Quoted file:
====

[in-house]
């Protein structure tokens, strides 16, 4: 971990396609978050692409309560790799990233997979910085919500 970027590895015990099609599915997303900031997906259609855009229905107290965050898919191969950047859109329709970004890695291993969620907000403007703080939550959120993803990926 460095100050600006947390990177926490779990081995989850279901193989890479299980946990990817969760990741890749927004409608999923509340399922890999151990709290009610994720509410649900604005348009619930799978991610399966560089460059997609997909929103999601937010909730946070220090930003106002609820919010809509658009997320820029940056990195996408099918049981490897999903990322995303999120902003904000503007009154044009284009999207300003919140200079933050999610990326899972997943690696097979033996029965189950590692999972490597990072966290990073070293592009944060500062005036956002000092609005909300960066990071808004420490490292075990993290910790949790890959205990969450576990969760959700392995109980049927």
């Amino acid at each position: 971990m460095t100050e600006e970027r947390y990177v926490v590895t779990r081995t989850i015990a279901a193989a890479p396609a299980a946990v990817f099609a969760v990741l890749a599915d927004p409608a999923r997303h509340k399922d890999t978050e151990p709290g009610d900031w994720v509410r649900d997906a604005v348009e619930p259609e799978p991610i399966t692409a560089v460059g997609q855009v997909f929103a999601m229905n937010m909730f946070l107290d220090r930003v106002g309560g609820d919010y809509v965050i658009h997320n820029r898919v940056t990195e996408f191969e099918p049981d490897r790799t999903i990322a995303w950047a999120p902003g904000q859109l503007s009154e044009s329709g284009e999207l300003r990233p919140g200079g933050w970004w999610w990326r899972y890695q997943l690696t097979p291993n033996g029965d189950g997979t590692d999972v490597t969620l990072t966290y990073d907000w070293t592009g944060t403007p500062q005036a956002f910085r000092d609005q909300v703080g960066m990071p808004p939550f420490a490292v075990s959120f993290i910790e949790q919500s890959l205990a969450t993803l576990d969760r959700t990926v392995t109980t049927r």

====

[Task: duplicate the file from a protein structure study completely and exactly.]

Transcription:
[in-house]
């Protein structure tokens, strides 16, 4: 971990396609978050692409309560790799990233997979910085919500 970027590895015990099609599915997303900031997906259609855009229905107290965050898919191969950047859109329709970004890695291993969620907000403007703080939550959120993803990926 460095100050600006947390990177926490779990081995989850279901193989890479299980946990990817969760990741890749927004409608999923509340399922890999151990709290009610994720509410649900604005348009619930799978991610399966560089460059997609997909929103999601937010909730946070220090930003106002609820919010809509658009997320820029940056990195996408099918049981490897999903990322995303999120902003904000503007009154044009284009999207300003919140200079933050999610990326899972997943690696097979033996029965189950590692999972490597990072966290990073070293592009944060500062005036956002000092609005909300960066990071808004420490490292075990993290910790949790890959205990969450576990969760959700392995109980049927």
């Amino acid at each position: 971990m460095t100050e600006e970027r947390y990177v926490v590895t779990r081995t989850i015990a279901a193989a890479p396609a299980a946990v990817f099609a969760v990741l890749a599915d927004p409608a999923r997303h509340k399922d890999t978050e151990p709290g009610d900031w994720v509410r649900d997906a604005v348009e619930p259609e799978p991610i399966t692409a560089v460059g997609q855009v997909f929103a999601m229905n937010m909730f946070l107290d220090r930003v106002g309560g609820d919010y809509v965050i658009h997320n820029r898919v940056t990195e996408f191969e099918p049981d490897r790799t999903i990322a995303w950047a999120p902003g904000q859109l503007s009154e044009s329709g284009e999207l300003r990233p919140g200079g933050w970004w999610w990326r899972y890695q997943l690696t097979p291993n033996g029965d189950g997979t590692d999972v490597t969620l990072t966290y990073d907000w070293t592009g944060t403007p500062q005036a956002f910085r000092d609005q909300v703080g960066m990071p808004p939550f420490a490292v075990s959120f993290i910790e949790q919500s890959l205990a969450t993803l576990d969760r959700t990926v392995t109980t049927r």